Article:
HOB to Canister switch
So i realized the other day my HOB fluval c3 was cracked where the water flows out.. causing some water to drip down the back of my aquarium... plus i wanted to give canister a go around.
So i went to my LFS and purchased a fluval 206 canister.
I have purigen in the top tray with a polishing pad, seachem matrix in the second tray, and the fluval bio foam in the bottom tray, and ofcourse the sponges on the other side which the water flows through prior to the bio foam.
I have a 20 gallon high, with live plants, driftwood, and 8 jelly shrimp. Just finished cycling about 4 days ago, and popped the shrimp in today.
So in all my excitement of water changes.. adding shrimp.. and the mad cleanup i've been doing from an algae bloom, i was so ready to get my filter put together and have my fish work done for today that i installed it all without putting my HOB's filter media in it..
I reckon i should have put atleast some of the matrix rocks in there... and a piece of sponge maybe... but i didnt think of it until now.
Do i need to take the canister apart and add some media?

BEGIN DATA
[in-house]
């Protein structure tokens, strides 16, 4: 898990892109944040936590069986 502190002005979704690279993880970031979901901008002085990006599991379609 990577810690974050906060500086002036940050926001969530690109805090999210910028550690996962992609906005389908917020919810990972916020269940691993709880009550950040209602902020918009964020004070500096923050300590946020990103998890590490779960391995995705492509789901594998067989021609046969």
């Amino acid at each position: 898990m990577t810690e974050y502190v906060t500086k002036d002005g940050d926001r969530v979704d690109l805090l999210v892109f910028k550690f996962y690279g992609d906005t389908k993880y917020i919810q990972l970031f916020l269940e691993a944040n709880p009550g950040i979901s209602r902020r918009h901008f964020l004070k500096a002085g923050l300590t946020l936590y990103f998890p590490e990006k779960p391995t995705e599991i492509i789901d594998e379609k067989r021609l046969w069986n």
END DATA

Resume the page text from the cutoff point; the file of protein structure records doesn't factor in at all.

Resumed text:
How long do i need to continue to run the HOB until i can remove it and just use the canister?
Before tearing the filter apart, I think I'd put the media in a mesh bag or nylon stocking and drape in the tank for a couple of weeks. On the other hand, with the shut offs on the Fluval, you could pop some of your used media in there pretty easy.
I guess i'm just confused on the fact that if i took all the media... purigen, sponge, and matrix from my HOB and put it in the canister, why it wouldnt be the same as my HOB, aside from any BB thats in the housing itself...
But why would there be an advantage to hanging media in my tank vs just leaving my HOB running for 2 weeks?
if i place media in the canister itself, will i still need to leave the HOB running?
I don't mind taking the canister apart, or hanging media, or just leaving my HOB running for now.. i just want the BEST solution..
However if there is no advantage to one over the other, i don't want to put effort in one way, for the exact same result. if that makes sense
Some more info though, if you hang the HOBs media in your tank, you will need to leave it there for a month to ensure the canister has enough time to form its own bacteria.
If you move the HOBs media into the canister, you can safely remove the HOB completely and can remove the HOBs media from your canister sometime in the future (again, I'd wait a month).